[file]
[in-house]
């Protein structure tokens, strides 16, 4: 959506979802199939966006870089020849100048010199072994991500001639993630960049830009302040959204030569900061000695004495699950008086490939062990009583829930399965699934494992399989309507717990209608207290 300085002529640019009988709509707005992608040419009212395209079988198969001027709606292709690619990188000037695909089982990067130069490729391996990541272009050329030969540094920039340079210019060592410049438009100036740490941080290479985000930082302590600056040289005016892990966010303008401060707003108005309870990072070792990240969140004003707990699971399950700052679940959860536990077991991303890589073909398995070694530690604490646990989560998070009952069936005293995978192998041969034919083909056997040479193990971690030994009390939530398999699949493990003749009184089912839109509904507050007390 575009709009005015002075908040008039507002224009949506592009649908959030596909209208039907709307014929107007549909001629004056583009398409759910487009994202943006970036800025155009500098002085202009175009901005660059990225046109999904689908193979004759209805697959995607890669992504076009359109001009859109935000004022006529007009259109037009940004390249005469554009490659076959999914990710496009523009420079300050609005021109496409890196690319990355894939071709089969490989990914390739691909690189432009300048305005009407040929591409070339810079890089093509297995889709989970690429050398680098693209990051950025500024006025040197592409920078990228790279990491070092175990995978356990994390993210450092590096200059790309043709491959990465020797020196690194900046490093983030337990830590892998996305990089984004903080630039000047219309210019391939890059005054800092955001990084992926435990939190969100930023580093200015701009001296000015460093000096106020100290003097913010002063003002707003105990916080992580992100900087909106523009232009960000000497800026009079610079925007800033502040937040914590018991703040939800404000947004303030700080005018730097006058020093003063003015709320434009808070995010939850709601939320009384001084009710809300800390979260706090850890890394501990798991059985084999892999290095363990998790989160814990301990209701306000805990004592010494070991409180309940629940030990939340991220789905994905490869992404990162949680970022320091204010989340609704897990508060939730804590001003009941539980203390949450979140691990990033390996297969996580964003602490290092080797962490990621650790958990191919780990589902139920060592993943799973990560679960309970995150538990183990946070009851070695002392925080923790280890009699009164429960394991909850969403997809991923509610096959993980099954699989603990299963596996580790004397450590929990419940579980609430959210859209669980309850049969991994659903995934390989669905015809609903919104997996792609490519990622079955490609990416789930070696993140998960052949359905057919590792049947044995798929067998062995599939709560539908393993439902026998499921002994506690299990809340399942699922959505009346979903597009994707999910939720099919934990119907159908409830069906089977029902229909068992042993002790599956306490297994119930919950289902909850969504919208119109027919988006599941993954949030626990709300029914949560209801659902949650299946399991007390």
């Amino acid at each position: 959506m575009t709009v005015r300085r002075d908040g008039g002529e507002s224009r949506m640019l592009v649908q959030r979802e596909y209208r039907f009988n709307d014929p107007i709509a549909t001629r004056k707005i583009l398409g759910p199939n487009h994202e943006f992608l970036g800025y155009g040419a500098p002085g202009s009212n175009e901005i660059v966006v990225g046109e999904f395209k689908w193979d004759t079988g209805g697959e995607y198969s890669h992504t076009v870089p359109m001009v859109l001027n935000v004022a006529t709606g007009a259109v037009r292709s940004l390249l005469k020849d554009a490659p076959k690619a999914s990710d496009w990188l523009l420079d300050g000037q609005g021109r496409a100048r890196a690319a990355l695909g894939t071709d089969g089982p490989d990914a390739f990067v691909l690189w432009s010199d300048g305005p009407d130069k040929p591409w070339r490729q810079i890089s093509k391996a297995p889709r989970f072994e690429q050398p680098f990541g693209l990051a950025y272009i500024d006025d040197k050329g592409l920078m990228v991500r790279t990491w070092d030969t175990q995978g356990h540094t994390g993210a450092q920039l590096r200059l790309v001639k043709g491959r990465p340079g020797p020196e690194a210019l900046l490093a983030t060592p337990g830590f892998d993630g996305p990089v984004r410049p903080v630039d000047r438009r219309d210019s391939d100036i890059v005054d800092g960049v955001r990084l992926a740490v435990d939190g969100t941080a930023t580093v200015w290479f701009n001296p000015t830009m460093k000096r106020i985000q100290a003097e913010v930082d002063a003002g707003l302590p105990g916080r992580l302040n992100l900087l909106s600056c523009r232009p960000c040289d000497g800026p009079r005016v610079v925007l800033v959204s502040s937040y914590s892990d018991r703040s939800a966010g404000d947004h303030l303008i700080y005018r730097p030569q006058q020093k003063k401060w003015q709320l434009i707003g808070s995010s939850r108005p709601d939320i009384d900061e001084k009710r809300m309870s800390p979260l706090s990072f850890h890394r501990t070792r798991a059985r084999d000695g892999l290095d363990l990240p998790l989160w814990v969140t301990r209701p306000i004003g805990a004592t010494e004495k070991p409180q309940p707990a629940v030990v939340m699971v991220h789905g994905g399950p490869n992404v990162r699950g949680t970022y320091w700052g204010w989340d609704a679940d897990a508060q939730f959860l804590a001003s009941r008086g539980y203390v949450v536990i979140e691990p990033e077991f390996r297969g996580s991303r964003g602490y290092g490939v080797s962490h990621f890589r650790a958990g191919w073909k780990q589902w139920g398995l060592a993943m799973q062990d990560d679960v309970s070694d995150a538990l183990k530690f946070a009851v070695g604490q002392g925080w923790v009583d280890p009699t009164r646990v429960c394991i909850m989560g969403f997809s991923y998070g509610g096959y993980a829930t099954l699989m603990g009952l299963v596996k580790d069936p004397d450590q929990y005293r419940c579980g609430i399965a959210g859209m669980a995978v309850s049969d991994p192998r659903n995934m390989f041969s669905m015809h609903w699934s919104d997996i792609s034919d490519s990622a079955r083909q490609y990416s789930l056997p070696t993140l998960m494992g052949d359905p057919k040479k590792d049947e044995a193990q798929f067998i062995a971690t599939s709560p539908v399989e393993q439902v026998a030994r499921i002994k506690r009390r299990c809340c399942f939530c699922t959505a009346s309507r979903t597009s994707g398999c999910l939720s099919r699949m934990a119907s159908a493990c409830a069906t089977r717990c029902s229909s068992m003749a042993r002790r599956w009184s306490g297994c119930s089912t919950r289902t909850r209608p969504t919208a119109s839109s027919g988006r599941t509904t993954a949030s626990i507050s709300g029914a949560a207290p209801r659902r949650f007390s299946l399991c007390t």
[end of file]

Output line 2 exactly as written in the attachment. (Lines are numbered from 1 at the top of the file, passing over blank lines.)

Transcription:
């Protein structure tokens, strides 16, 4: 959506979802199939966006870089020849100048010199072994991500001639993630960049830009302040959204030569900061000695004495699950008086490939062990009583829930399965699934494992399989309507717990209608207290 300085002529640019009988709509707005992608040419009212395209079988198969001027709606292709690619990188000037695909089982990067130069490729391996990541272009050329030969540094920039340079210019060592410049438009100036740490941080290479985000930082302590600056040289005016892990966010303008401060707003108005309870990072070792990240969140004003707990699971399950700052679940959860536990077991991303890589073909398995070694530690604490646990989560998070009952069936005293995978192998041969034919083909056997040479193990971690030994009390939530398999699949493990003749009184089912839109509904507050007390 575009709009005015002075908040008039507002224009949506592009649908959030596909209208039907709307014929107007549909001629004056583009398409759910487009994202943006970036800025155009500098002085202009175009901005660059990225046109999904689908193979004759209805697959995607890669992504076009359109001009859109935000004022006529007009259109037009940004390249005469554009490659076959999914990710496009523009420079300050609005021109496409890196690319990355894939071709089969490989990914390739691909690189432009300048305005009407040929591409070339810079890089093509297995889709989970690429050398680098693209990051950025500024006025040197592409920078990228790279990491070092175990995978356990994390993210450092590096200059790309043709491959990465020797020196690194900046490093983030337990830590892998996305990089984004903080630039000047219309210019391939890059005054800092955001990084992926435990939190969100930023580093200015701009001296000015460093000096106020100290003097913010002063003002707003105990916080992580992100900087909106523009232009960000000497800026009079610079925007800033502040937040914590018991703040939800404000947004303030700080005018730097006058020093003063003015709320434009808070995010939850709601939320009384001084009710809300800390979260706090850890890394501990798991059985084999892999290095363990998790989160814990301990209701306000805990004592010494070991409180309940629940030990939340991220789905994905490869992404990162949680970022320091204010989340609704897990508060939730804590001003009941539980203390949450979140691990990033390996297969996580964003602490290092080797962490990621650790958990191919780990589902139920060592993943799973990560679960309970995150538990183990946070009851070695002392925080923790280890009699009164429960394991909850969403997809991923509610096959993980099954699989603990299963596996580790004397450590929990419940579980609430959210859209669980309850049969991994659903995934390989669905015809609903919104997996792609490519990622079955490609990416789930070696993140998960052949359905057919590792049947044995798929067998062995599939709560539908393993439902026998499921002994506690299990809340399942699922959505009346979903597009994707999910939720099919934990119907159908409830069906089977029902229909068992042993002790599956306490297994119930919950289902909850969504919208119109027919988006599941993954949030626990709300029914949560209801659902949650299946399991007390």